English Literature

The Portygee by Joseph C. Lincoln

The Portygee by Joseph C. Lincoln


Overhead the clouds cloaked the sky; a ragged cloak it was, and, here and there, a star shone through a hole, to be obscured almost instantly as more cloud tatters were hurled across the rent. The pines threshed on the hill tops. The bare branches of the wild-cherry and silverleaf trees scraped and rattled and tossed. And the wind, the raw, chilling December wind, driven in, wet and salty, from the sea, tore over the dunes and brown uplands and across the frozen salt-meadows, screamed through the telegraph wires, and made the platform of the dismal South Harniss railway station the lonesomest, coldest, darkest and most miserable spot on the face of the earth.

At least that was the opinion of the seventeen-year-old boy whom the down train—on time for once and a wonder—had just deposited upon that platform. He would not have discounted the statement one iota. The South Harniss station platform WAS the most miserable spot on earth and he was the most miserable human being upon it. And this last was probably true, for there were but three other humans upon that platform and, judging by externals, they seemed happy enough. One was the station agent, who was just entering the building preparatory to locking up for the night, and the others were Jim Young, driver of the “depot wagon,” and Doctor Holliday, the South Harniss “homeopath,” who had been up to a Boston hospital with a patient and was returning home. Jim was whistling “Silver Bells,” a tune much in vogue the previous summer, and Doctor Holliday was puffing at a cigar and knocking his feet together to keep them warm while waiting to get into the depot wagon. These were the only people in sight and they were paying no attention whatever to the lonely figure at the other end of the platform.

The boy looked about him. The station, with its sickly yellow gleam of kerosene lamp behind its dingy windowpane, was apparently the only inhabited spot in a barren wilderness. At the edge of the platform civilization seemed to end and beyond was nothing but a black earth and a black sky, tossing trees and howling wind, and cold—raw, damp, penetrating cold. Compared with this even the stuffy plush seats and smelly warmth of the car he had just left appeared temptingly homelike and luxurious. All the way down from the city he had sneered inwardly at a one-horse railroad which ran no Pullmans on its Cape branch in winter time. Now he forgot his longing for mahogany veneer and individual chairs and would gladly have boarded a freight car, provided there were in it a lamp and a stove.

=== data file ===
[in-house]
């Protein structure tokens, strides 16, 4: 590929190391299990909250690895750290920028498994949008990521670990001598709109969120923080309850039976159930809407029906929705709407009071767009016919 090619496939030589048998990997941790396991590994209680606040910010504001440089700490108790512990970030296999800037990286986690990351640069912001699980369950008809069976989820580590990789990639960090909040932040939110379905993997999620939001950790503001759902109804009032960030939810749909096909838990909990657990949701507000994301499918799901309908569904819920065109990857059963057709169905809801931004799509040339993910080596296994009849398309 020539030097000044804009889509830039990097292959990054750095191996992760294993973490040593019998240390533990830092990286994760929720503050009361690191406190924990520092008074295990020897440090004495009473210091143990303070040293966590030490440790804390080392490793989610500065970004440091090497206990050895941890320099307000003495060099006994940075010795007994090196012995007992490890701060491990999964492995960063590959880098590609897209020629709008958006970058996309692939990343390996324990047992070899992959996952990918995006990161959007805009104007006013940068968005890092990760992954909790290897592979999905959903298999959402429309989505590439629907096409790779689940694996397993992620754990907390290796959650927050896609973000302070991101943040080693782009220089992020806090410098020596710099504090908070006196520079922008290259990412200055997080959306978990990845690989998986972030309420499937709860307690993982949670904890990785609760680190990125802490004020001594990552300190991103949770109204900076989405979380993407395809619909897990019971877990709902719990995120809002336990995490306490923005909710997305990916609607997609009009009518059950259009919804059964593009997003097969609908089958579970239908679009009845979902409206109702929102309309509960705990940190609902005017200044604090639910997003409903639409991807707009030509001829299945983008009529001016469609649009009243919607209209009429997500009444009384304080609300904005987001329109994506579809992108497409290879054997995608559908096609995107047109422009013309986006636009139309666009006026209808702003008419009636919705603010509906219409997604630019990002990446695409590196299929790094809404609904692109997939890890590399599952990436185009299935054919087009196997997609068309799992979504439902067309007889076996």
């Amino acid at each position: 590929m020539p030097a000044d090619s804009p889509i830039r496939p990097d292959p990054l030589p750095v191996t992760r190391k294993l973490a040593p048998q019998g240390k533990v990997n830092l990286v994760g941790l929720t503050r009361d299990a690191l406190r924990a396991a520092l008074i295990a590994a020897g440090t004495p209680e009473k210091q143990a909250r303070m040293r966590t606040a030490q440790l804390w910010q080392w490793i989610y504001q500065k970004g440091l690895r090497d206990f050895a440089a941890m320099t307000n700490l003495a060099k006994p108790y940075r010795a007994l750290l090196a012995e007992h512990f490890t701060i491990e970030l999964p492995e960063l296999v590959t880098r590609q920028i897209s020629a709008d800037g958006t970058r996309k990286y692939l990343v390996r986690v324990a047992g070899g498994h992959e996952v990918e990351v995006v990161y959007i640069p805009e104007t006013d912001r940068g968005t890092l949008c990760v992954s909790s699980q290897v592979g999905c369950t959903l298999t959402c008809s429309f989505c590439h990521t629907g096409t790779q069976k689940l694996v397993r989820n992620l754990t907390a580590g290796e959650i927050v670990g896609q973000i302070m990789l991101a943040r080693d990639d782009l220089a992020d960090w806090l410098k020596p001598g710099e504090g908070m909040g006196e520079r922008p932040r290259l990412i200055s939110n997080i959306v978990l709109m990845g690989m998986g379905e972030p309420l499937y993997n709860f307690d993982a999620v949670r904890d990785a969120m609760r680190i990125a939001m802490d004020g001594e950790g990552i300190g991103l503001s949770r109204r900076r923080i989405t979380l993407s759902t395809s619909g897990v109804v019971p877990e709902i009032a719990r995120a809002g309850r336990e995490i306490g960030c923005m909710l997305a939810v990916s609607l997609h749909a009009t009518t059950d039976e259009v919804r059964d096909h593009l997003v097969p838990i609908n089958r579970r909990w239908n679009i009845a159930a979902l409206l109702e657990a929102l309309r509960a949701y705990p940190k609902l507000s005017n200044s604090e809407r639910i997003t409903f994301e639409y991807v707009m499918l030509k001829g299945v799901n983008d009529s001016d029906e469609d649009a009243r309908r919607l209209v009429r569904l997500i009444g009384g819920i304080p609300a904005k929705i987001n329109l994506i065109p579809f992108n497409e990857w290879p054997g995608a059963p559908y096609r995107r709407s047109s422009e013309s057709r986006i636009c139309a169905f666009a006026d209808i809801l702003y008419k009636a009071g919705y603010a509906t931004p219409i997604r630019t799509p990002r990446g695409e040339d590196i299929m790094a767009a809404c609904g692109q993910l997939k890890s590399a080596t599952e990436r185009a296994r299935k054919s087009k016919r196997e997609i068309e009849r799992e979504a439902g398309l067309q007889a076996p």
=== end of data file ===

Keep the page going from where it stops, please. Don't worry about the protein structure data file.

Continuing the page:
The light in the station was extinguished and the agent came out with a jingling bunch of keys and locked the door. “Good-night, Jim,” he shouted, and walked off into the blackness. Jim responded with a “good-night” of his own and climbed aboard the wagon, into the dark interior of which the doctor had preceded him. The boy at the other end of the platform began to be really alarmed. It looked as if all living things were abandoning him and he was to be left marooned, to starve or freeze, provided he was not blown away first.

He picked up the suitcase—an expensive suitcase it was, elaborately strapped and buckled, with a telescope back and gold fittings—and hastened toward the wagon. Mr. Young had just picked up the reins.

“Oh,—oh, I say!” faltered the boy. We have called him “the boy” all this time, but he did not consider himself a boy, he esteemed himself a man, if not full-grown physically, certainly so mentally. A man, with all a man’s wisdom, and more besides—the great, the all-embracing wisdom of his age, or youth.

“Here, I say! Just a minute!” he repeated. Jim Young put his head around the edge of the wagon curtain. “Eh?” he queried. “Eh? Who’s talkin’? Oh, was it you, young feller? Did you want me?”

The young fellow replied that he did. “This is South Harniss, isn’t it?” he asked.

Mr. Young chuckled. “Darn sure thing,” he drawled. “I give in that it looks consider’ble like Boston, or Providence, R. I., or some of them capitols, but it ain’t, it’s South Harniss, Cape Cod.”

Doctor Holliday, on the back seat of the depot wagon, chuckled. Jim did not; he never laughed at his own jokes. And his questioner did not chuckle, either.

“Does a—does a Mr. Snow live here?” he asked.

The answer was prompt, if rather indefinite. “Um-hm,” said the driver. “No less’n fourteen of him lives here. Which one do you want?”

“A Mr. Z. Snow.”

“Mr. Z. Snow, eh? Humph! I don’t seem to recollect any Mr. Z. Snow around nowadays. There used to be a Ziba Snow, but he’s dead. ‘Twan’t him you wanted, was it?”

“No. The one I want is—is a Captain Snow. Captain—” he paused before uttering the name which to his critical metropolitan ear had seemed so dreadfully countrified and humiliating; “Captain Zelotes Snow,” he blurted, desperately.